Once in the studio (our) ideas (are) pretty firm and etched out with a clear direction. Most of the guitar on the track was through an American pro Strat though an original Fender Princeton 68 and an AC30 Vox from original live takes then overdubs were added with a 63 Kay semi-hollow and Fender Deluxe.”

There’s a fun, kind of foot stomping, head bobbing beat to the song that sounds like a real throwback to old garage rock. Was it your intention to make this more of a retro sounding track?

Oriah: “It felt retro to us from the start really and we just stayed true to that. We instantly envisioned a kind of track that could be played in 40 years and give a kind of nostalgia and independence. Like a Christopher Walken take on a James Bond intro and theme.”

I also enjoyed the distorted vocals used on “You Done It Now.” Did you experiment with several different vocal mixes or did you just know that this is the type of vocal sound you wanted on this track?

Oriah: “Yeah we did have some grit in mind and the slapback feel was an initial tracking decision, where we set up three mics to blend and have control. We did go through several different levels with more heavy slapback and heavily distorted and even cleaner tone on the front end with capturing the performance. But we also passed the mix off at a certain point to mastermind Keith Gretlein (whose credits are not small) to take it where it needed to go. We used a Neuman u48 a northern electric running 635a and the other one is a secret.”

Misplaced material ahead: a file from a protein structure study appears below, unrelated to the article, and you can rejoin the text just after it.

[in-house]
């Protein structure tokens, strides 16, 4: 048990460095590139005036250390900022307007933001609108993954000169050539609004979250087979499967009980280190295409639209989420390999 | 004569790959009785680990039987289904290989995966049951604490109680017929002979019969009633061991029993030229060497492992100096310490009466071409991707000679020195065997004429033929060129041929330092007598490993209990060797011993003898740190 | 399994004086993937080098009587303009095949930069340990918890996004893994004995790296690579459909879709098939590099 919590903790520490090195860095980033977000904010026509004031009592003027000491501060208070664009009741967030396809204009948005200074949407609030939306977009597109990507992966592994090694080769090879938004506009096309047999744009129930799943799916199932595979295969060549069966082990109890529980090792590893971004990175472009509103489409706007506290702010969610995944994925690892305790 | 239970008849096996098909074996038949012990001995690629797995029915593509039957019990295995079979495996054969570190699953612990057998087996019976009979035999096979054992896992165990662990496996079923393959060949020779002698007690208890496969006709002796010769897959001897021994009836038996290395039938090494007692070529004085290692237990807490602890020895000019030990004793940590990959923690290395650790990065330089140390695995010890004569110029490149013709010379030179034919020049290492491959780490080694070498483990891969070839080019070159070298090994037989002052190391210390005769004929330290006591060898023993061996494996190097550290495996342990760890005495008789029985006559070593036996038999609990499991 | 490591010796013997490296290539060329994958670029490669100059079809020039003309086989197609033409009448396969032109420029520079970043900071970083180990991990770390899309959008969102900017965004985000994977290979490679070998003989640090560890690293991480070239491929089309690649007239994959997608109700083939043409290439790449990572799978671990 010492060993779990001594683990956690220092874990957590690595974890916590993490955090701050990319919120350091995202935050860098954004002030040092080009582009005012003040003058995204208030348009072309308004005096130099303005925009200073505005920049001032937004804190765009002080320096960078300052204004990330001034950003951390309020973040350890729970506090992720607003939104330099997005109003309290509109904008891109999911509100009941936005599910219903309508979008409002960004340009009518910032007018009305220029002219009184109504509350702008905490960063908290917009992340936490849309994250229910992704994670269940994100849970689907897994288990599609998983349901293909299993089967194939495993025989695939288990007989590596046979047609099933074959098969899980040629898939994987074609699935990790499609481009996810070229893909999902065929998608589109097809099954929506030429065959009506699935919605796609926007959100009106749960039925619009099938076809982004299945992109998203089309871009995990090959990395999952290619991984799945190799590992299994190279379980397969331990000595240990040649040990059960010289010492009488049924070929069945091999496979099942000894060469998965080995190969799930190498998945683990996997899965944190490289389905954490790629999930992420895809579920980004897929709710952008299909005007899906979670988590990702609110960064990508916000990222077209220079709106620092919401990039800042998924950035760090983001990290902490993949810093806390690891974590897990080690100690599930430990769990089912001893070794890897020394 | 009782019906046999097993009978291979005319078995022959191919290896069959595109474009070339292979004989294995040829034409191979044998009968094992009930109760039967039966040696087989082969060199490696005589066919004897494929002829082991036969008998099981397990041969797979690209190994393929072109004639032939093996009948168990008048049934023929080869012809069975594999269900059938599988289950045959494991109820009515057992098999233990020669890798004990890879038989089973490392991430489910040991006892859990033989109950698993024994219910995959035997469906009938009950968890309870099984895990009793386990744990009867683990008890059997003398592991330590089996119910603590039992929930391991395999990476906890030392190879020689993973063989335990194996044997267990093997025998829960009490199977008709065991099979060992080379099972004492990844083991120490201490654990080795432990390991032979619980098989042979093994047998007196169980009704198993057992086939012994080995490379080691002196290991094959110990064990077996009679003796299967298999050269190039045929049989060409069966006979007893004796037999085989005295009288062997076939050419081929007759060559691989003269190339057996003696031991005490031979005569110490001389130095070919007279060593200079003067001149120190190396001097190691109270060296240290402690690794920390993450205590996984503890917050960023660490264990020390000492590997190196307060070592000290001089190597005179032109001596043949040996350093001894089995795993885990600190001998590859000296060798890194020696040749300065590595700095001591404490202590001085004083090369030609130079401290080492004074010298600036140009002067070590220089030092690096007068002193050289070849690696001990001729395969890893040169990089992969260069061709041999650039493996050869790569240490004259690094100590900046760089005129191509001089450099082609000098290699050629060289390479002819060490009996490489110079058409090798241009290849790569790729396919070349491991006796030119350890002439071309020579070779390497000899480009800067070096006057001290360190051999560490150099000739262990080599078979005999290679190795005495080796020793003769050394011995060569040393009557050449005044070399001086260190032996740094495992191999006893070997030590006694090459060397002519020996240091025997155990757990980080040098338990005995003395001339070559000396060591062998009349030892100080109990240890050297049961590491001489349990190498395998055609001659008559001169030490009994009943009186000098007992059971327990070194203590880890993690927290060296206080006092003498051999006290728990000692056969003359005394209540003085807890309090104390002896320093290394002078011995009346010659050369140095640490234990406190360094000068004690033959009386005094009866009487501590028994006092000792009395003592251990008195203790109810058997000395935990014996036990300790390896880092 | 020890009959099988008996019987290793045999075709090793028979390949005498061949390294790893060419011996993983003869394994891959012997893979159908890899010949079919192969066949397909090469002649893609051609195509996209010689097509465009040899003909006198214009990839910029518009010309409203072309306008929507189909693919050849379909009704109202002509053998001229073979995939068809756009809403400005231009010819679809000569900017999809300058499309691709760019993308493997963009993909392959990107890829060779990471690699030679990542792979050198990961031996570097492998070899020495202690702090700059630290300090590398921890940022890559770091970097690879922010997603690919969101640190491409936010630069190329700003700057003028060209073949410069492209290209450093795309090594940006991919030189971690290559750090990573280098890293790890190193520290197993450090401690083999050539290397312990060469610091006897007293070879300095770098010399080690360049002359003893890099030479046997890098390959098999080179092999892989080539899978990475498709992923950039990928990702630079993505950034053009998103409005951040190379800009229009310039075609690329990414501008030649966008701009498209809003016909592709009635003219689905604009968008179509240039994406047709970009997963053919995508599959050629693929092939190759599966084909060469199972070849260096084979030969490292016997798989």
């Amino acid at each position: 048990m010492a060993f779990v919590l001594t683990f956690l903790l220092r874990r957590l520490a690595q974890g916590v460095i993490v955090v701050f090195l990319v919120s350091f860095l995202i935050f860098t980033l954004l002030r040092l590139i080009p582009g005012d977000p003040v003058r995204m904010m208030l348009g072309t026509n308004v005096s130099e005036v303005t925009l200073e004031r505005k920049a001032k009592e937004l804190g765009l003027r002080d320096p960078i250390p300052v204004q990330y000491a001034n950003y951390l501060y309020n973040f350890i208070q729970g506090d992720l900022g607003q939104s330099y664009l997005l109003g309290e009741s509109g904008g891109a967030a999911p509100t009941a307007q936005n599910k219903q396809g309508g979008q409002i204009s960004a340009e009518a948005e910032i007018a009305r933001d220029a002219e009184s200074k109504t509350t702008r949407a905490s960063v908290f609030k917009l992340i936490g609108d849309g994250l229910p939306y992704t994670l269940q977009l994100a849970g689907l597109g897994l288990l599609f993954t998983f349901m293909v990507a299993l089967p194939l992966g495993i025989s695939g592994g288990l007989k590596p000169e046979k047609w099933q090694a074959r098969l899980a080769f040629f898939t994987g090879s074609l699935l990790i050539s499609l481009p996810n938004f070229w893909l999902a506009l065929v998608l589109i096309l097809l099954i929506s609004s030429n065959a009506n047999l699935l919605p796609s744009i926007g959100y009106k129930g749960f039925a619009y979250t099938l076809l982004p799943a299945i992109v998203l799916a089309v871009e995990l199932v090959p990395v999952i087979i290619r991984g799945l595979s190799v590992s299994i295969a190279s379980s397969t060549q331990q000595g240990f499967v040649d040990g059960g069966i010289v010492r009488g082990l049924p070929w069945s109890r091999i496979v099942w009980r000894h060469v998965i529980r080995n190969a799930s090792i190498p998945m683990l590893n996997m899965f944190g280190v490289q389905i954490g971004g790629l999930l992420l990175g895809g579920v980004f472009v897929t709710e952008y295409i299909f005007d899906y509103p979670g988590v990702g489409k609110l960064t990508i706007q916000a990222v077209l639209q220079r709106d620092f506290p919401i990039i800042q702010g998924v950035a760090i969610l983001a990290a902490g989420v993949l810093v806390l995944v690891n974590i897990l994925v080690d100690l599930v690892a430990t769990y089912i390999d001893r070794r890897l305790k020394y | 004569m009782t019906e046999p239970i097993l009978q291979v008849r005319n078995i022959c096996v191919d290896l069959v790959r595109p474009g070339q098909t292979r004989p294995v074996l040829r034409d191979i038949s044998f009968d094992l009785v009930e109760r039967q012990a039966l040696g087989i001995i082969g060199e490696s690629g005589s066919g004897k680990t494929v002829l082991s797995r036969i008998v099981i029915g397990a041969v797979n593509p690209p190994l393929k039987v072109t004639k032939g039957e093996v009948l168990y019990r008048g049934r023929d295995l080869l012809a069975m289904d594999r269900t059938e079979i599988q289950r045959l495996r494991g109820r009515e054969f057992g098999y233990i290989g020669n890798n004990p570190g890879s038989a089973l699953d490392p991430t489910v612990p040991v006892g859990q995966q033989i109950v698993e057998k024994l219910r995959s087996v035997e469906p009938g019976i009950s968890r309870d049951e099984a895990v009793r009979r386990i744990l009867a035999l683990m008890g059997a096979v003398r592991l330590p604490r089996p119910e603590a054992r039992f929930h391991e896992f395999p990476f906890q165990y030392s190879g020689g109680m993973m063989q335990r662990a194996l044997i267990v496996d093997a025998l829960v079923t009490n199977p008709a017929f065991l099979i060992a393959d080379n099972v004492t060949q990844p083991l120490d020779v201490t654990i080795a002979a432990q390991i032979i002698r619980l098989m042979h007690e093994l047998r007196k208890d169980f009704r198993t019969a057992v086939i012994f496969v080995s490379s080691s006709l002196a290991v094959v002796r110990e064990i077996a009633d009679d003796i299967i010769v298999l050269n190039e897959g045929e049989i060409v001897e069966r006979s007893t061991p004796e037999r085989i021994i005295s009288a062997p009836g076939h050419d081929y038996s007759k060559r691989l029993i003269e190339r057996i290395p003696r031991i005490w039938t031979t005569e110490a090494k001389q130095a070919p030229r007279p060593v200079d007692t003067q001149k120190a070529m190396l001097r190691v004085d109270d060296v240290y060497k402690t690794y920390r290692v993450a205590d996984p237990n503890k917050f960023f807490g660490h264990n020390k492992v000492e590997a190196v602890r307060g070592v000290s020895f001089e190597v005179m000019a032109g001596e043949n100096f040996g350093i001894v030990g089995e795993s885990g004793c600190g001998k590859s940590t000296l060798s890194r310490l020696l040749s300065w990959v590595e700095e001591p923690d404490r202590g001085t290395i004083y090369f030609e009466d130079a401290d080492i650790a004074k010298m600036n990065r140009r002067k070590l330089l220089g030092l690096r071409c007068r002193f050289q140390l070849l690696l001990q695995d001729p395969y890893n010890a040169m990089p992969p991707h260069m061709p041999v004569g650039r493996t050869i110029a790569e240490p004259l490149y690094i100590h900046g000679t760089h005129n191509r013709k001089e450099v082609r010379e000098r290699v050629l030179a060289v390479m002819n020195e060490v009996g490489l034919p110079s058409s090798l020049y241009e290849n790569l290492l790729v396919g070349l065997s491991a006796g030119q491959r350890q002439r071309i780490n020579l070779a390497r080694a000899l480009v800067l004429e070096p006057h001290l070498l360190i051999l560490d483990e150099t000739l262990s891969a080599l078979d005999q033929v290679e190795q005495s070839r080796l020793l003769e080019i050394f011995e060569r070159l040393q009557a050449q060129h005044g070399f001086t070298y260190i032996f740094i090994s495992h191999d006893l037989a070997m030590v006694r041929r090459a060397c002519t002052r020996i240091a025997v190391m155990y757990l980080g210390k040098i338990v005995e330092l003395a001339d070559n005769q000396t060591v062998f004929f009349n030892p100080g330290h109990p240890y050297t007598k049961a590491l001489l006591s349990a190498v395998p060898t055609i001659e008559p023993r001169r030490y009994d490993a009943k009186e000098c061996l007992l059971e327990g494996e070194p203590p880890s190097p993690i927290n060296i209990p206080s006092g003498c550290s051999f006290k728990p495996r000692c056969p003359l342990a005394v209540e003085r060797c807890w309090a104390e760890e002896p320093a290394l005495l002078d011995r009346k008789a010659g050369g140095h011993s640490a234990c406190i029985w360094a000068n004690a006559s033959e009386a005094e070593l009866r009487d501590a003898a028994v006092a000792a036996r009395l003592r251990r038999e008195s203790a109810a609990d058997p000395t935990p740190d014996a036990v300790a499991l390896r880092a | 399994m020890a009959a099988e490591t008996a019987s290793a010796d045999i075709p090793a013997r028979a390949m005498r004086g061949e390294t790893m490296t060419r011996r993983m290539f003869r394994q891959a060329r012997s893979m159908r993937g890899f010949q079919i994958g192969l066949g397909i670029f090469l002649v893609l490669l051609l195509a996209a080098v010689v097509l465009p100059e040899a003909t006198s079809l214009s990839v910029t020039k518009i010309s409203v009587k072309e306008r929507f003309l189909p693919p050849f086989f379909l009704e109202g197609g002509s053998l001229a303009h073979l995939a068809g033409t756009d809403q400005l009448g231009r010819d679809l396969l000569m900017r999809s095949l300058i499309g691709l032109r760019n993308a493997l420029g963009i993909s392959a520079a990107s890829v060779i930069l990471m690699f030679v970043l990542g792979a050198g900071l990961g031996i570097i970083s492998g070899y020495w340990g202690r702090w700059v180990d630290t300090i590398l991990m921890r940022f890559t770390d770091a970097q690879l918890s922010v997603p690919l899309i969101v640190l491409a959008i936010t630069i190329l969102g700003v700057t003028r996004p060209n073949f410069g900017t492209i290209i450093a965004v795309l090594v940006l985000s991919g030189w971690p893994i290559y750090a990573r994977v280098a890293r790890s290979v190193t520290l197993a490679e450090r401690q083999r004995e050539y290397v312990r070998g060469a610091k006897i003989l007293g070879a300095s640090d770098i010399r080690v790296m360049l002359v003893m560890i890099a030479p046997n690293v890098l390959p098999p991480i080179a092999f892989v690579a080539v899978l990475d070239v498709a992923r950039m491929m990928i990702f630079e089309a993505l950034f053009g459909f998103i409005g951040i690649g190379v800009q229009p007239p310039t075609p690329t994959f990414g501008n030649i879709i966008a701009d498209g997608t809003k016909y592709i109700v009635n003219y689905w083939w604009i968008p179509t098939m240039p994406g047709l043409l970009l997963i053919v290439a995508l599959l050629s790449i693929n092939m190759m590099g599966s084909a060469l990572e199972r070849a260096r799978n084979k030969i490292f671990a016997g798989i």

To see and hear more of what Oriah is all about, watch the music video for “Bone To Pick”:

Since forming, you have remained a duo who together seem to have no shortage of musical chemistry. How did you both initially meet and what made you decide to write and record together?

Oriah: “Met at an open mic in LA, then started to play on each other’s solo projects as well as both interestingly being asked to be in a writing room with a pop/EDM producer friend to help write and be featured on an EP. And through that process I think is how it was obvious that we worked together on a level that we hadn’t felt before and just wanted to keep going like an addiction to that feeling.”

From what I understand you’re continuing to work on new music. What do you have in the works and is it going to be released as an album or EP or are you content just releasing singles right now?

Oriah: “Releasing singles has ran its course for us currently. It feels a little cheap and not pushing us enough. We knew we wanted to release some singles from the start and not try to lock into an album or EP right away because we were evolving so fast in our writing styles and knew there would be an arc of development in our sound and writing styles as we continued. We have a huge influence of music and we felt like we couldn’t honestly even say what Oriah was at first but didn’t want to hold back because there is so much that is learned from making a single and taking things start to finish. And rewarding. Currently tracking an EP and it’s starting to take shape. Who knows though it may turn into a full album by the end of it.”